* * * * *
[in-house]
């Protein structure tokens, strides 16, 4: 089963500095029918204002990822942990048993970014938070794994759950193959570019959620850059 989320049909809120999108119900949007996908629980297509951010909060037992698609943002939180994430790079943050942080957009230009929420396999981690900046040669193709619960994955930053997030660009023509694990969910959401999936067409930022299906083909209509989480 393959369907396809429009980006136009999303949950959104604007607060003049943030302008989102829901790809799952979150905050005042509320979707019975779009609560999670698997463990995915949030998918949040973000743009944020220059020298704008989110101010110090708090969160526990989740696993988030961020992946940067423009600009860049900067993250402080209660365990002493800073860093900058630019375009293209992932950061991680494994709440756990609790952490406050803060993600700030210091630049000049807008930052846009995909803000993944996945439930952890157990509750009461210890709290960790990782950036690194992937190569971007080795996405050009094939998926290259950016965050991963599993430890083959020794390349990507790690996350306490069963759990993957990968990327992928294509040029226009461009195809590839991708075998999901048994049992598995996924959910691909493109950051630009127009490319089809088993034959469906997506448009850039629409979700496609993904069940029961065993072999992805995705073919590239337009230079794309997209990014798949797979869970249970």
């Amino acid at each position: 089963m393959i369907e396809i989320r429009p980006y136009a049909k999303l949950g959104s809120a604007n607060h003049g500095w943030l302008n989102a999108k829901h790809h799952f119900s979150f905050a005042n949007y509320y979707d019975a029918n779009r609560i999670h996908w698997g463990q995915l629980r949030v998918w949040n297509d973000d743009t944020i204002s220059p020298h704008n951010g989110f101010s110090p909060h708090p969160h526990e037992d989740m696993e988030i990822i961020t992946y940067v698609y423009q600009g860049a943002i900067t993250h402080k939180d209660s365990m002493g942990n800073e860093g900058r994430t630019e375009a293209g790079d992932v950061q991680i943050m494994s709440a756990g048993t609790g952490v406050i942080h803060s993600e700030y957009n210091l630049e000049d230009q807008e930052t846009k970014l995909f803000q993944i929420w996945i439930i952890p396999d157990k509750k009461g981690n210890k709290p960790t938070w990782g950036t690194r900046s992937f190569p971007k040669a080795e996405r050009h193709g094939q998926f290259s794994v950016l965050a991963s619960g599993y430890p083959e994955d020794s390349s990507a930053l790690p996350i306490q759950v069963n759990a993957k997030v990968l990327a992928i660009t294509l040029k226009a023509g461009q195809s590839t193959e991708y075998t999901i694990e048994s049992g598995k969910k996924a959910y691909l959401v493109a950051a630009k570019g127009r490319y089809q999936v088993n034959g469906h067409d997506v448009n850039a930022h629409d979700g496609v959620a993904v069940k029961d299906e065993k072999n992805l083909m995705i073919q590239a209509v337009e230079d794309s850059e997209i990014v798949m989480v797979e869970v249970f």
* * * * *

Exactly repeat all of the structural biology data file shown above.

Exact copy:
[in-house]
């Protein structure tokens, strides 16, 4: 089963500095029918204002990822942990048993970014938070794994759950193959570019959620850059 989320049909809120999108119900949007996908629980297509951010909060037992698609943002939180994430790079943050942080957009230009929420396999981690900046040669193709619960994955930053997030660009023509694990969910959401999936067409930022299906083909209509989480 393959369907396809429009980006136009999303949950959104604007607060003049943030302008989102829901790809799952979150905050005042509320979707019975779009609560999670698997463990995915949030998918949040973000743009944020220059020298704008989110101010110090708090969160526990989740696993988030961020992946940067423009600009860049900067993250402080209660365990002493800073860093900058630019375009293209992932950061991680494994709440756990609790952490406050803060993600700030210091630049000049807008930052846009995909803000993944996945439930952890157990509750009461210890709290960790990782950036690194992937190569971007080795996405050009094939998926290259950016965050991963599993430890083959020794390349990507790690996350306490069963759990993957990968990327992928294509040029226009461009195809590839991708075998999901048994049992598995996924959910691909493109950051630009127009490319089809088993034959469906997506448009850039629409979700496609993904069940029961065993072999992805995705073919590239337009230079794309997209990014798949797979869970249970």
């Amino acid at each position: 089963m393959i369907e396809i989320r429009p980006y136009a049909k999303l949950g959104s809120a604007n607060h003049g500095w943030l302008n989102a999108k829901h790809h799952f119900s979150f905050a005042n949007y509320y979707d019975a029918n779009r609560i999670h996908w698997g463990q995915l629980r949030v998918w949040n297509d973000d743009t944020i204002s220059p020298h704008n951010g989110f101010s110090p909060h708090p969160h526990e037992d989740m696993e988030i990822i961020t992946y940067v698609y423009q600009g860049a943002i900067t993250h402080k939180d209660s365990m002493g942990n800073e860093g900058r994430t630019e375009a293209g790079d992932v950061q991680i943050m494994s709440a756990g048993t609790g952490v406050i942080h803060s993600e700030y957009n210091l630049e000049d230009q807008e930052t846009k970014l995909f803000q993944i929420w996945i439930i952890p396999d157990k509750k009461g981690n210890k709290p960790t938070w990782g950036t690194r900046s992937f190569p971007k040669a080795e996405r050009h193709g094939q998926f290259s794994v950016l965050a991963s619960g599993y430890p083959e994955d020794s390349s990507a930053l790690p996350i306490q759950v069963n759990a993957k997030v990968l990327a992928i660009t294509l040029k226009a023509g461009q195809s590839t193959e991708y075998t999901i694990e048994s049992g598995k969910k996924a959910y691909l959401v493109a950051a630009k570019g127009r490319y089809q999936v088993n034959g469906h067409d997506v448009n850039a930022h629409d979700g496609v959620a993904v069940k029961d299906e065993k072999n992805l083909m995705i073919q590239a209509v337009e230079d794309s850059e997209i990014v798949m989480v797979e869970v249970f």